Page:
The recent reports about payday loan lender Wonga using made-up solicitors to threaten legal action for non-payment are only one part of the problems faced by some borrowers of firms throughout the industry.
According to Citizens Advice, many borrowers were simply not properly background-checked to determine whether they would be able to repay their debt.
In 60% of cases where the individual later approached Citizens Advice for help tackling their debt, they had not had their affordability tested properly.
And the organisation is now calling for the high street banks to enter the market, in order to boost competition, ensure responsible lending, and cut the total cost of such loans.
Gillian Guy, chief executive of Citizens Advice, said: “In six out of ten of the payday loan cases reported to Citizens Advice, proper checks on whether people can actually pay back the loan have not been carried out.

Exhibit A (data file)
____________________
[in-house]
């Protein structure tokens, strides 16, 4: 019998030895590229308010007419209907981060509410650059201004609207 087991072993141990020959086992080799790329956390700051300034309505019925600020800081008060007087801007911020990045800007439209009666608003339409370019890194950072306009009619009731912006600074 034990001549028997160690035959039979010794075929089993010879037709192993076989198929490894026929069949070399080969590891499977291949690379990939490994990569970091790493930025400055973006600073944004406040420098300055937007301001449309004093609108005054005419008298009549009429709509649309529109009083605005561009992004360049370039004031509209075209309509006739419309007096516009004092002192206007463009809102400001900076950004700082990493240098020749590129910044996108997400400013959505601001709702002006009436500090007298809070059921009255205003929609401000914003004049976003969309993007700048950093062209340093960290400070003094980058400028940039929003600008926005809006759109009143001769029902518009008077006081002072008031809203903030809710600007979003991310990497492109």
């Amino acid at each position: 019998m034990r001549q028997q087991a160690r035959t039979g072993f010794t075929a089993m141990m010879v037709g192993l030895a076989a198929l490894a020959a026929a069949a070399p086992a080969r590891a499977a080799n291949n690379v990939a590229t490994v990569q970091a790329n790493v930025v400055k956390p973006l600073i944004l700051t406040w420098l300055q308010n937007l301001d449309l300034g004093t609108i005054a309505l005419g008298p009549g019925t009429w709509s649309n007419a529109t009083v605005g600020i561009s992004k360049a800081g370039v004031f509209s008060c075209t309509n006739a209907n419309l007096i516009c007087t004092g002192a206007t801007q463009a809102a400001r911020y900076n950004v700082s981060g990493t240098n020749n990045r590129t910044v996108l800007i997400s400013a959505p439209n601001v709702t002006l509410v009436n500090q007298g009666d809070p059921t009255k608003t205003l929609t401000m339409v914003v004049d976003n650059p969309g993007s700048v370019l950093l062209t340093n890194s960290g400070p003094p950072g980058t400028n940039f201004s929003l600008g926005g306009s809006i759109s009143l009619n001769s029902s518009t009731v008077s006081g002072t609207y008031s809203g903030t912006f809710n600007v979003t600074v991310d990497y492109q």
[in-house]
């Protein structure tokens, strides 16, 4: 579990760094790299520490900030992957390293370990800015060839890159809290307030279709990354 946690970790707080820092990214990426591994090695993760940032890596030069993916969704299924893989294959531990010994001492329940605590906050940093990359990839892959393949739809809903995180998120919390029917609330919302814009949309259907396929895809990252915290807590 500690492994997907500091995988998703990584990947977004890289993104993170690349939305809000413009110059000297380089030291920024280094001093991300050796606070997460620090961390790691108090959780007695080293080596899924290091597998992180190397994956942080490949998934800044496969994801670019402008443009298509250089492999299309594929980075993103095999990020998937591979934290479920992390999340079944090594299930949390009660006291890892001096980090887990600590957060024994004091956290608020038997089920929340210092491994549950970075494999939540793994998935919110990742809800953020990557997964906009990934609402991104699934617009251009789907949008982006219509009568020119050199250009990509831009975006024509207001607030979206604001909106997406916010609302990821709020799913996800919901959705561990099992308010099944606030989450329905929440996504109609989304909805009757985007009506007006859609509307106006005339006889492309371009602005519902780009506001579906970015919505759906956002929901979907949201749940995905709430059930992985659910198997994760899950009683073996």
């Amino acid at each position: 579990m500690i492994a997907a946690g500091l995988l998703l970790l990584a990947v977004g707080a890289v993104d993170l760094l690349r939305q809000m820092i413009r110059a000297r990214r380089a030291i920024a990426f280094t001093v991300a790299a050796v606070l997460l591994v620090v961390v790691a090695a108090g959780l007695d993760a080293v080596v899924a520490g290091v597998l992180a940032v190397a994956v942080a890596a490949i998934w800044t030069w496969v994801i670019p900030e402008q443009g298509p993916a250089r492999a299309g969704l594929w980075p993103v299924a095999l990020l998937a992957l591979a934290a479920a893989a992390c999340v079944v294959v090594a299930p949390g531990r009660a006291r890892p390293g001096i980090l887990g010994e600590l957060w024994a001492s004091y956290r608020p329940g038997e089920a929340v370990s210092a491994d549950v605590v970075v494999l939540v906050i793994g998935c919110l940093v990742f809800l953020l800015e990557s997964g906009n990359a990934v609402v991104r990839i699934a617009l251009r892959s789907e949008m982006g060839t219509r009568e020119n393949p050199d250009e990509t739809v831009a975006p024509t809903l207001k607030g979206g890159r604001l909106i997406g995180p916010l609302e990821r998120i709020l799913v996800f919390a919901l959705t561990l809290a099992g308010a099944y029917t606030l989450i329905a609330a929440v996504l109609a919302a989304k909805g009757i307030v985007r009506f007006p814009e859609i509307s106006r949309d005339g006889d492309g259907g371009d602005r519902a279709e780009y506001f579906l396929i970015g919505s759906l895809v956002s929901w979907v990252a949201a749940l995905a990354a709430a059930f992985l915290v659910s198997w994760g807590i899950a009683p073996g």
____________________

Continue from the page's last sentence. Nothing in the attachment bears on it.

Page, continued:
“Citizens Advice has also found that some credit brokers are posing as payday lenders; this practice not only means people are being charged fees they don’t expect to pay, but it also removes a consumer’s ability to make an informed decision about who to borrow from.”
For those who encounter difficulty with their repayments, the general response from payday loan lenders is not one of considerable understanding.
Citizens Advice say 86% continued to accumulate interest on their loan, 84% were not told of the risks if they extended the term, 64% were not told of any additional costs of doing so, and 90% were allowed to extend their term with no further background checks made.
In a third of cases, pressure was put on the debtor to extend the loan by the lender themselves; 0nly one in ten were referred to free debt advice providers, and just one in five were treated with sympathy by their lender.